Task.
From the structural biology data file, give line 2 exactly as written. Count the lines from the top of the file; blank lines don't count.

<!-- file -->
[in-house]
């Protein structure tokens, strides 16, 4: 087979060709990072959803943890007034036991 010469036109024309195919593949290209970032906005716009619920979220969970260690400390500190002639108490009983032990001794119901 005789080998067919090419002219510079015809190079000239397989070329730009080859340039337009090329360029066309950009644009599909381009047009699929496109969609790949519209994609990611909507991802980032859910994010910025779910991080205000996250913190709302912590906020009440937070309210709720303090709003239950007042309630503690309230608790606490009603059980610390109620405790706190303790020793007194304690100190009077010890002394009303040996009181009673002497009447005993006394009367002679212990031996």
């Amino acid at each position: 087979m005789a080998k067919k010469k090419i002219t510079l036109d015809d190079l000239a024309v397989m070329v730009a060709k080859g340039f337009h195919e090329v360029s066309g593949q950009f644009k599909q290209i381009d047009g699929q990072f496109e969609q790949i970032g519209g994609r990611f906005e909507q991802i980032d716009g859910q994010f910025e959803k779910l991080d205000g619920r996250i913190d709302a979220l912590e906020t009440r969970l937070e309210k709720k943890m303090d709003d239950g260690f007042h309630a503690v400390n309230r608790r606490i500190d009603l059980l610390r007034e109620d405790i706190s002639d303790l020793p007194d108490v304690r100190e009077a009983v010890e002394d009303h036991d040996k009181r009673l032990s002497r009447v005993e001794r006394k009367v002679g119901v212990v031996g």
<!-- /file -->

């Protein structure tokens, strides 16, 4: 087979060709990072959803943890007034036991 010469036109024309195919593949290209970032906005716009619920979220969970260690400390500190002639108490009983032990001794119901 005789080998067919090419002219510079015809190079000239397989070329730009080859340039337009090329360029066309950009644009599909381009047009699929496109969609790949519209994609990611909507991802980032859910994010910025779910991080205000996250913190709302912590906020009440937070309210709720303090709003239950007042309630503690309230608790606490009603059980610390109620405790706190303790020793007194304690100190009077010890002394009303040996009181009673002497009447005993006394009367002679212990031996």